Relative to GDP it has been heading south for decades, and now stands at barely one-fourth of the level that prevailed during the growth heydays of the 1960s.
In the case of Japan, for instance, its net household savings rate has plummeted from 12-14% of disposable income as recently as the mid-1980s to barely 2.0% today. The image below hardly suggests that the world largest retirement colony has got a surfeit of savings to spare.
Or take the case of Australia. Just since 2008, the household savings rate has fallen more than 50%.
With respect to the major European economies, the story is the same. Since the mid-1980s, the savings rate in the UK (red line) and Italy (dark green line) has virtually disappeared. Likewise, in the case of France (light green line) and Germany (yellow line), savings rates have drifted steadily lower, albeit not so precipitately as the first two.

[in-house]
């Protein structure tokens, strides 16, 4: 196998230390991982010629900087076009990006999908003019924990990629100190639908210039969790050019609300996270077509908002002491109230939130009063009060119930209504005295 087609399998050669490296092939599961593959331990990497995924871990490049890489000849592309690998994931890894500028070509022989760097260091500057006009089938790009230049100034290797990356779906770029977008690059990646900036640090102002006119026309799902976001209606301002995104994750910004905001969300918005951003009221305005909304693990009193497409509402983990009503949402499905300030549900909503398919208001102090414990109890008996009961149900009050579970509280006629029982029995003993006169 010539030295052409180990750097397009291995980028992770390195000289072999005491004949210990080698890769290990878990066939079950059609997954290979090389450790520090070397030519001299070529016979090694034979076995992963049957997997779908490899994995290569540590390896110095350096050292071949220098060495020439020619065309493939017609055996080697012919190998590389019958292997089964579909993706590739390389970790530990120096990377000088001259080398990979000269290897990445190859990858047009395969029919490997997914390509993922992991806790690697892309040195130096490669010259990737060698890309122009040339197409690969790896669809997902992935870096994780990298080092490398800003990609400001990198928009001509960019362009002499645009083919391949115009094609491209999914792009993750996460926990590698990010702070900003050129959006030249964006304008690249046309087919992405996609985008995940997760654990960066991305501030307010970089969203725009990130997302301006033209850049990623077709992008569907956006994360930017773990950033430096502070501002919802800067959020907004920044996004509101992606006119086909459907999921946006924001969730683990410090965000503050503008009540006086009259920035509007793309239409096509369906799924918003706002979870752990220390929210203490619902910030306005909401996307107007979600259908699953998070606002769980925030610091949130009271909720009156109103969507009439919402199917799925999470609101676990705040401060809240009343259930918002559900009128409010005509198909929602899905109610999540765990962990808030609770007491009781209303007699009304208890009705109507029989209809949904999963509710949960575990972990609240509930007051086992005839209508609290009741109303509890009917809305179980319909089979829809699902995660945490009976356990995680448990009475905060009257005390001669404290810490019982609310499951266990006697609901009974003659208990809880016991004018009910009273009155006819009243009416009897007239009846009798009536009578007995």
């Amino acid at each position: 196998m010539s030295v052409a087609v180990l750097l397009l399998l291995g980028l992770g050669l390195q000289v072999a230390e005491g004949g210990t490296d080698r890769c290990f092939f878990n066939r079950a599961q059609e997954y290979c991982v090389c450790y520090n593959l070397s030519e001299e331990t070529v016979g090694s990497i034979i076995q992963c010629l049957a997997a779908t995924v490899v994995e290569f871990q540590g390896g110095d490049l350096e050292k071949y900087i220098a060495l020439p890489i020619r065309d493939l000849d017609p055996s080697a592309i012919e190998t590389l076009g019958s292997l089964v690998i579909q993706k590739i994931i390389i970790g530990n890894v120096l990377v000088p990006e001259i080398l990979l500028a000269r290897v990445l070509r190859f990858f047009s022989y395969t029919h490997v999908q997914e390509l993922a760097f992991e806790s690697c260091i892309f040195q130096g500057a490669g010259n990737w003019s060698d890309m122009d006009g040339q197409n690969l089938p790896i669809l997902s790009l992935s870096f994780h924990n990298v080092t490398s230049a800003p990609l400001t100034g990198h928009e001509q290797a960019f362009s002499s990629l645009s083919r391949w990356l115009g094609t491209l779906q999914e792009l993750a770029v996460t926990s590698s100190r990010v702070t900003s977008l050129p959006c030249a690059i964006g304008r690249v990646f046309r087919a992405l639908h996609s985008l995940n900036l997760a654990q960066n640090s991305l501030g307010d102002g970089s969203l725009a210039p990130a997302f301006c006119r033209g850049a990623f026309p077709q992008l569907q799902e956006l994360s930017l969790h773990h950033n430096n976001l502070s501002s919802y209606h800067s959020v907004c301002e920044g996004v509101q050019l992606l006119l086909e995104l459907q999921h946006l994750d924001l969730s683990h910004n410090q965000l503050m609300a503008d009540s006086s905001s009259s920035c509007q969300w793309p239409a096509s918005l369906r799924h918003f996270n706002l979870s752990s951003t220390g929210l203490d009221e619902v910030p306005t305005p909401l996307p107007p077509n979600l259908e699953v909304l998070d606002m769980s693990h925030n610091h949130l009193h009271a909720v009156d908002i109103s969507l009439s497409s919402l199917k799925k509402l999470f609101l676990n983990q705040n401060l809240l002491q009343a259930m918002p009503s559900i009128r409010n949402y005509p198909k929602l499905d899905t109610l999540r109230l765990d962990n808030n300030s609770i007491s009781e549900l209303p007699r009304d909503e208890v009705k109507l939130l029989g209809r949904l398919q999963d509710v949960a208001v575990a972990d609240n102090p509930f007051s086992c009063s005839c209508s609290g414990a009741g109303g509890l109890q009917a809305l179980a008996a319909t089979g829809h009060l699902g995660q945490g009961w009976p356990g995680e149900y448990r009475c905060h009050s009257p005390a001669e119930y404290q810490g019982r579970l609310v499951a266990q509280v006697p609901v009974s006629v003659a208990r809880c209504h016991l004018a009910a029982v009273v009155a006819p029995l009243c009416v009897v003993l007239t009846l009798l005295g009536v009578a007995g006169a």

So where does all the purported excess savings come from?
Why, the Red Ponzi, of course!
But even that is a statistical trick owing to the Keynesian assumptions built into the national income and product accounts (NIPA). To wit, since the late 1990s, China’s total debt outstanding has exploded from $2 trillion to $40 trillion, and that massive gain has been cycled back into the economy to fund its runaway investment in public infrastructure and private industry.
In the first round of accounting, all of that new debt fuels wage and salary income and business profits. But, alas, there is no offset in the NIPA accounts for the permanent liability which funded these GDP account entries.
A savings glut, if you believe it.
Unfortunately, the politicians of Washington and the punters of Wall Street apparently do.